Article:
How to Use a Kreg Pocket Hole Jig
Alright, now for the practical stuff – how to actually use your Kreg Pocket Hole gig to join wood boards! These instructions will vary slightly, depending on which Kreg system you own, but that basics are the same for all pocket hole systems.
Step 1: Determine pocket hole placement
I find it is easiest to mark all of your pieces first, so you can drill all of your pocket holes at one time. This is especially useful when you have a lot of pocket holes to drill, as it cuts down on time.
Step 2: Determine screw size
See my tips below for which screw you need to use. The Kreg screws are self-tapping so they won’t split the wood and eliminates the need to pre-drill holes.
Step 3: Set Drill Guide Height
This setting is on your actual jig. You will set this setting to the thickness of the thinnest board you are joining. Lock this in place before moving on.
Step 4: Set Drill Bit Depth Collar
This will control the depth of the hole you drill into your piece. Align the step collar on the bit to the guide on your jig that matches your wood thickness. Tighten the collar with the provided allen wrench.
Step 5: Drill your pocket hole
Using one of the three drill bit guides of your choice, plunge your drill until you reach the depth collar. Place the pocket holes 6-8 inches apart if you are joining long pieces together. Two pocket holes are generally needed so your piece doesn’t twist.
If you are joining smaller pieces, the drill guide is designed so you can place two pocket holes and once, without having to unclamp and re-clamp your piece.
Step 6: Attach the pieces with screws in the pocket hole
Use the screws that you chose (tips below), along with the provided drill bit and clamps to secure the screws within the pocket hole. Glue is optional, although it will make your joint much stronger.
Q: What Kreg screw should I use?
A: There are a lot of options for screws that you can use for Kreg’s pocket hole joinery. I took a deep dive look into choosing the correct length of Kreg screw here. There are 3 things to determine while choosing the correct screw:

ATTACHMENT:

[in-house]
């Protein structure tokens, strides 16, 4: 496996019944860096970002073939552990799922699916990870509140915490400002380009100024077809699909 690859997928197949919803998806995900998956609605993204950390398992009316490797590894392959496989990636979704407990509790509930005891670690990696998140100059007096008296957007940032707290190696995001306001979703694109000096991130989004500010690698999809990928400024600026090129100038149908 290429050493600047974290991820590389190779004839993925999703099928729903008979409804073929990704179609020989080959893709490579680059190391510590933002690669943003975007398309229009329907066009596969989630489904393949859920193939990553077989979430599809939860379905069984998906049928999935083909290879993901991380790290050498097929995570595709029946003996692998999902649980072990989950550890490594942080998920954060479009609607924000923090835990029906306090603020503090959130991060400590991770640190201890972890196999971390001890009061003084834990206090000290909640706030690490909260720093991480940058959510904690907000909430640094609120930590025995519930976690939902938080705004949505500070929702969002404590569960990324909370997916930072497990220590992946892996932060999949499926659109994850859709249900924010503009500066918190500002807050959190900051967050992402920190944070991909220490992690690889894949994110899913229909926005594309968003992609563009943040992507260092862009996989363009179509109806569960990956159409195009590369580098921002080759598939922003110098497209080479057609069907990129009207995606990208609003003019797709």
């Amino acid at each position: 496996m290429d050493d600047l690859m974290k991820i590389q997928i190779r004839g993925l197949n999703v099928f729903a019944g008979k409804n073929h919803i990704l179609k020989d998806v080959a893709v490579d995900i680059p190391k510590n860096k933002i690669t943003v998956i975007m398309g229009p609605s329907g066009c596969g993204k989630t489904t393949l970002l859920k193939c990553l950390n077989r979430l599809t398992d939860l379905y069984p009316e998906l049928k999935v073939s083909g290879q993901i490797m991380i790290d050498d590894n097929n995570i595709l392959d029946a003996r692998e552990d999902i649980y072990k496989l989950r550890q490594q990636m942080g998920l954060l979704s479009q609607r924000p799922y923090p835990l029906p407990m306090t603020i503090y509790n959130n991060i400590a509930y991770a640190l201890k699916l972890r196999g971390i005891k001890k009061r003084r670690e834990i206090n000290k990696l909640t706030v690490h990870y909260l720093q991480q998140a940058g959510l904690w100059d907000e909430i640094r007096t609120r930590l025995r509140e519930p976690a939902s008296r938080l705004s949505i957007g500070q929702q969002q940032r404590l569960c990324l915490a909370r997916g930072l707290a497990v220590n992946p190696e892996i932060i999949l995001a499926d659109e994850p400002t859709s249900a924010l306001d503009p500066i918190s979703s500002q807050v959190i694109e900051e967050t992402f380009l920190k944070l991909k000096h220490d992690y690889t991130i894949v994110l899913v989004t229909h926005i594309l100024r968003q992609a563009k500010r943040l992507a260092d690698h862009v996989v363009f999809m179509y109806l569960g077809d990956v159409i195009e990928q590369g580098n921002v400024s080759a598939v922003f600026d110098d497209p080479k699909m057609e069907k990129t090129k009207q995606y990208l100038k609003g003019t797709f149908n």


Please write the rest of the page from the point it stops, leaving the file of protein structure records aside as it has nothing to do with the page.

- Type of wood
- Determine Screw Length:
Kreg Screw Length Guide Chart
And now for the 3rd part of determining the correct Kreg screw: the thickness of your wood you are joining. If you are joining different thicknesses, use the thinnest material to determine the screw size from the chart below.
A note about board thickness: be sure to use the ACTUAL thickness of the wood, not the nominal thickness. For example, a 2″x4″ is actually 1.5″x3.5″, so you would use 1.5″ for the chart below.
Kreg Jig Tips, Tricks, Extras, and Answers
Kreg Pocket Hole Jig Accessories
Accessories that go along with your Kreg Jig really make your efficiency and accuracy improve for your woodworking projects. I’ve listed a few of my favorites that I own and highly recommend! Some of these might come with the kit that you buy – so be sure to check that first before you purchase accessories.
This clamp is very useful when you are joining two pieces and you want them to be flush. It holds the pieces together perfectly flush while you drill. I used this for every pocket hole when I made the Wooden Doormat. This is the smaller version (pictured) and this is the larger 6″ version.
Pocket Hole Corner Clamp
This corner clamp is very useful when you are making a corner for things like cabinets. It holds joints at 90 degrees, as opposed to flush and flat like the face clamp above.
Kreg Docking Station
Pocket Hole Plugs
If your pocket holes are visible, Kreg makes hole plugs that are very beneficial to quickly cover them up. They make paint grade ones, pine ones, plastic ones, and oak ones. You will want to purchase the plug that best matches the wood you are working with.
Q: Should you use glue for pocket hole joints?
A: Pocket holes don’t require glue, however, you will have much stronger joints if you do glue them. I personally rarely join boards together without glue. One huge bonus of Kreg Jig is that if you do use glue, you don’t have to wait for it dry before moving on since it is secured by screws. If you are planning on disassembling your piece for various reasons, don’t use glue.
How to use Kreg Pocket Hole Jig on 45 degree angles (plus 6 other angles!)
You can make many different types of joint with Kreg’s pocket hole system. The vast majority of joints you will make are either flat or 90 degree angles. However, you can also make 45 degree angles by drilling your holes like the pictures below:
Kreg Tool has a great article for how to use Kreg Pocket Hole Jig on 6 other angles. Check it out here!
Alright, now you are ready to tackle those furniture builds on your own!
Check out the web story for How to Use a Kreg Pocket Hole Jig System here!